If you're shooting a stranger, ask them NOT to smile - I love doing this because it's so contrary to what we typically do it catches people unawares and you get a much more interesting look.

Experienced models tend to avoid this and will change pose & expression as a matter of course with each shutter click but don’t rely on it – remember to ask them to get what you need but also stay relaxed.

Bear this tip in mind and you can get portraits that are "(s)miles better than smiles"!

Urgh, sorry… 

Know Yo Pose

For studio shoots especially you need to understand the basics of posing. It’s a huge topic, bigger than a tip-guide and there are hundreds of books & articles online. I can recommend this book for beginners and it can be a good resource for photographers and models who are just starting out. But the important tip here is to know the basics, do you research before you start and this is especially true when working with inexperienced models who rely more on the photographer. Don’t assume your model will miraculously adopt the pose you want. 

Although I like the expression, lighting and mood of this portrait I think it's ruined by "THE CLAW"... her hand looks like it's growing out of the wall!

Although I like the expression, lighting and mood of this portrait I think it's ruined by "THE CLAW"... her hand looks like it's growing out of the wall!

I always make notes & take my “Big Book O’ Poses” on a shoot, then sit and point out specific ones. Just make sure you do your research too!

Some quick & easy checks you can run through include -

  • Have you chopped off any hands/feet/fingers?
  • Avoid limbs leaving then re-entering the frame
  • Are hands/feet attached to arms? Or coming out of nowhere...
  • Limbs look better angled rather than straight - but not extreme angles!
  • If the pose means we can't see their eyes, make sure the model is doing something else to attract our attention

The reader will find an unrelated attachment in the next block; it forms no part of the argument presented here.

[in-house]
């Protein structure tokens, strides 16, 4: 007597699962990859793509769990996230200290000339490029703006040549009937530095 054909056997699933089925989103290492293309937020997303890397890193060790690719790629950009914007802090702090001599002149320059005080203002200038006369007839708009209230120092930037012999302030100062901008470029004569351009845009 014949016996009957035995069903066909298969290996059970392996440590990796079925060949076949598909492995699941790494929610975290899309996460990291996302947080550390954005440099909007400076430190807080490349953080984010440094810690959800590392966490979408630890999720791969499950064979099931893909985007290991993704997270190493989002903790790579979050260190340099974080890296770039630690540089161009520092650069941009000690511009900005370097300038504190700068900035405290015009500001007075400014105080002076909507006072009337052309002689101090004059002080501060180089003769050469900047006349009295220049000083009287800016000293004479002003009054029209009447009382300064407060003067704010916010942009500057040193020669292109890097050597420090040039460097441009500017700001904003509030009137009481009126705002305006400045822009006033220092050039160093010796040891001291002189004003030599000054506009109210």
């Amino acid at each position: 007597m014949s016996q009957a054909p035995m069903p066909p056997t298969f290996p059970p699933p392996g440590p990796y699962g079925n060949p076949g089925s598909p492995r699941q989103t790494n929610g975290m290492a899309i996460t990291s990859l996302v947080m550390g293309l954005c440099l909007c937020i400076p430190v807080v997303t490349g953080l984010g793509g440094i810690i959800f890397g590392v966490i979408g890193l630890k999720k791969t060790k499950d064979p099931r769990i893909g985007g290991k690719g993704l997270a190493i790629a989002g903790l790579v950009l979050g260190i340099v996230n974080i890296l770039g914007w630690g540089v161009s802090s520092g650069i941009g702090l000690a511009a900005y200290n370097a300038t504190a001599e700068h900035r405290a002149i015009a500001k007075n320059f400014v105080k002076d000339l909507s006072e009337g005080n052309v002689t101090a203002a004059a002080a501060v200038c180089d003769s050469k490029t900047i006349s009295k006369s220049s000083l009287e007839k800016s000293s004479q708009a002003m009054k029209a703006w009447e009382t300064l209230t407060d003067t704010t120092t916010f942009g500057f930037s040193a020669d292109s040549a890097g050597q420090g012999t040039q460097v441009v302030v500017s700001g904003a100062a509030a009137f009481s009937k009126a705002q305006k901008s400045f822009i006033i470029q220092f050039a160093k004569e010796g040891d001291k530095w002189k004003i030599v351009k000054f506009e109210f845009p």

Try To Tell A Story

A good portrait is more than a simple picture of a person. You can have a technically excellent passport image but it’s still a boring portrait. The challenge in shooting compelling portraits is that you need to tell a story. The “tell a story” tip may sound trite but it’s true. It needs to convey something about the person but unlike other genres it can be harder to achieve – this is why good portraits are always eye-catching and bland ones are so forgettable. 

She looks exhausted, filthy but sort-of happy - and it makes the viewer want to know more. Sadly I'm not entirely sure where this image is from - I think it might be the Israeli Army but I can't find a source to link back to!

She looks exhausted, filthy but sort-of happy - and it makes the viewer want to know more.

Sadly I'm not entirely sure where this image is from - I think it might be the Israeli Army but I can't find a source to link back to!

Conversely you don’t need to have some kind of sweeping epic storyline – just keep in mind that making a portrait say something more than “this is a person” will yield stronger results. You don't need to oversaturate the frame with details, or over-the-top expressions. Just include enough to hook your viewer and their imagination will do the rest.

Finally, telling a good story does not mean photographing an old person then turning the picture into contrasty black & white to accentuate their wrinkles. Old people have better stories to tell than “I am old, look at my old face”.

I bet this guy has some stories to tell... like how he got that metal rod going through his head ;) Rodrigo Butta - Flickr 

I bet this guy has some stories to tell... like how he got that metal rod going through his head ;)

Rodrigo Butta - Flickr 

In The Frame

Posing is how your model positions themselves in the scene - framing is how you position the camera to capture the scene. Both need to be considered carefully as they hugely impact the way your portrait is presented.

And it's another topic that could be a blog post in it's own right! 

Normally we try to avoid central compositions, for instance placing our points of interests on thirds, but this isn't a hard & fast rule in portraiture. Headshots are perfectly fine centred in the frame for example.

The classic headshot, cropped just below the shoulders to make sure the head is "anchored" in the frame.  Teymur Madjderey - Flickr

The classic headshot, cropped just below the shoulders to make sure the head is "anchored" in the frame. 

Teymur Madjderey - Flickr

When you're photographing a model in the environment then generally it is better to fall back onto more tried-and-tested compositions but always remember that the model is where people want to look. Keep your model prominent and the central focus point of the photo and limit distractions. 

Lovely lighting, pose and expression but the photo is marred by the huge green blob of front bokeh that distracts the viewer and hurts the overall image LBY - Flickr